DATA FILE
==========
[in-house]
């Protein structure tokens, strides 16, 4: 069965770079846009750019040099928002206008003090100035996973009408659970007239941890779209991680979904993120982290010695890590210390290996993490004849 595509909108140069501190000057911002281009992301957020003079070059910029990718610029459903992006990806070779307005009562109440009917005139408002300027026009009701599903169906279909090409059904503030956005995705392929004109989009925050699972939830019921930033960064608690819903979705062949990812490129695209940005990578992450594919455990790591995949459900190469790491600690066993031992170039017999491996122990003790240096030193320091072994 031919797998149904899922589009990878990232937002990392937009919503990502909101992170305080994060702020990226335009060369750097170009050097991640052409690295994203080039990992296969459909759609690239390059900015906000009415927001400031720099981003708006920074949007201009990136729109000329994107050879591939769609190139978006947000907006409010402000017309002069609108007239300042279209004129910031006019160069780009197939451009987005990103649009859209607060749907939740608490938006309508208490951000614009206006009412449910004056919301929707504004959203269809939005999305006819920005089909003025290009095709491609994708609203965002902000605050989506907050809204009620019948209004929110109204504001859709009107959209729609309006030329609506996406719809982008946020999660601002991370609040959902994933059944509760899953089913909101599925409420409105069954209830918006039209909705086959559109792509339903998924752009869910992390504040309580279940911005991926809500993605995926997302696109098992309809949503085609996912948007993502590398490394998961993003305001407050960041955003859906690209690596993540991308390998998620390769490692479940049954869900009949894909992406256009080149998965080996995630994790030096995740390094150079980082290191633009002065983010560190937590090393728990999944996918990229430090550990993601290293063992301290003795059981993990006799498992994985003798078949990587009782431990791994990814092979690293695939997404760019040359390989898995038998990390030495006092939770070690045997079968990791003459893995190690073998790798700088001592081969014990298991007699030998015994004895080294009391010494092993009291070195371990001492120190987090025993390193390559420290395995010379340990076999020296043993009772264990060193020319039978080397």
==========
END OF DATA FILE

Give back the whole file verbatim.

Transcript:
[in-house]
């Protein structure tokens, strides 16, 4: 069965770079846009750019040099928002206008003090100035996973009408659970007239941890779209991680979904993120982290010695890590210390290996993490004849 595509909108140069501190000057911002281009992301957020003079070059910029990718610029459903992006990806070779307005009562109440009917005139408002300027026009009701599903169906279909090409059904503030956005995705392929004109989009925050699972939830019921930033960064608690819903979705062949990812490129695209940005990578992450594919455990790591995949459900190469790491600690066993031992170039017999491996122990003790240096030193320091072994 031919797998149904899922589009990878990232937002990392937009919503990502909101992170305080994060702020990226335009060369750097170009050097991640052409690295994203080039990992296969459909759609690239390059900015906000009415927001400031720099981003708006920074949007201009990136729109000329994107050879591939769609190139978006947000907006409010402000017309002069609108007239300042279209004129910031006019160069780009197939451009987005990103649009859209607060749907939740608490938006309508208490951000614009206006009412449910004056919301929707504004959203269809939005999305006819920005089909003025290009095709491609994708609203965002902000605050989506907050809204009620019948209004929110109204504001859709009107959209729609309006030329609506996406719809982008946020999660601002991370609040959902994933059944509760899953089913909101599925409420409105069954209830918006039209909705086959559109792509339903998924752009869910992390504040309580279940911005991926809500993605995926997302696109098992309809949503085609996912948007993502590398490394998961993003305001407050960041955003859906690209690596993540991308390998998620390769490692479940049954869900009949894909992406256009080149998965080996995630994790030096995740390094150079980082290191633009002065983010560190937590090393728990999944996918990229430090550990993601290293063992301290003795059981993990006799498992994985003798078949990587009782431990791994990814092979690293695939997404760019040359390989898995038998990390030495006092939770070690045997079968990791003459893995190690073998790798700088001592081969014990298991007699030998015994004895080294009391010494092993009291070195371990001492120190987090025993390193390559420290395995010379340990076999020296043993009772264990060193020319039978080397």